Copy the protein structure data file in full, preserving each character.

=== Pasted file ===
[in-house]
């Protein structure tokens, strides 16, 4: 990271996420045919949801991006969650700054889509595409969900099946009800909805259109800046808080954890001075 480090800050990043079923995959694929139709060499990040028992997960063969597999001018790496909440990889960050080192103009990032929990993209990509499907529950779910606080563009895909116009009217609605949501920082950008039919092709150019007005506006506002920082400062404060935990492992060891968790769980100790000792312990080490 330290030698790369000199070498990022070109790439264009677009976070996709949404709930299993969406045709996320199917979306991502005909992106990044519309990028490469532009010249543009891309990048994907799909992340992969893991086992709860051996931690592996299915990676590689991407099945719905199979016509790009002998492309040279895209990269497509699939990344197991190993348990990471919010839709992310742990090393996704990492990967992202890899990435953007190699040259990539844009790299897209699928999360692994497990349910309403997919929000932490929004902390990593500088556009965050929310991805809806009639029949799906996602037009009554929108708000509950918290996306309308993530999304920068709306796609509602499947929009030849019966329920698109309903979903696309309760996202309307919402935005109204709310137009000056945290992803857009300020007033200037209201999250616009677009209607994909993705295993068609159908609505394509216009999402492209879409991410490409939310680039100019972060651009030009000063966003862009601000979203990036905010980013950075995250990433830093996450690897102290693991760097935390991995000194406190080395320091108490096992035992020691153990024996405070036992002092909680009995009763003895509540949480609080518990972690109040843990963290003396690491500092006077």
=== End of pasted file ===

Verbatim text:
[in-house]
């Protein structure tokens, strides 16, 4: 990271996420045919949801991006969650700054889509595409969900099946009800909805259109800046808080954890001075 480090800050990043079923995959694929139709060499990040028992997960063969597999001018790496909440990889960050080192103009990032929990993209990509499907529950779910606080563009895909116009009217609605949501920082950008039919092709150019007005506006506002920082400062404060935990492992060891968790769980100790000792312990080490 330290030698790369000199070498990022070109790439264009677009976070996709949404709930299993969406045709996320199917979306991502005909992106990044519309990028490469532009010249543009891309990048994907799909992340992969893991086992709860051996931690592996299915990676590689991407099945719905199979016509790009002998492309040279895209990269497509699939990344197991190993348990990471919010839709992310742990090393996704990492990967992202890899990435953007190699040259990539844009790299897209699928999360692994497990349910309403997919929000932490929004902390990593500088556009965050929310991805809806009639029949799906996602037009009554929108708000509950918290996306309308993530999304920068709306796609509602499947929009030849019966329920698109309903979903696309309760996202309307919402935005109204709310137009000056945290992803857009300020007033200037209201999250616009677009209607994909993705295993068609159908609505394509216009999402492209879409991410490409939310680039100019972060651009030009000063966003862009601000979203990036905010980013950075995250990433830093996450690897102290693991760097935390991995000194406190080395320091108490096992035992020691153990024996405070036992002092909680009995009763003895509540949480609080518990972690109040843990963290003396690491500092006077």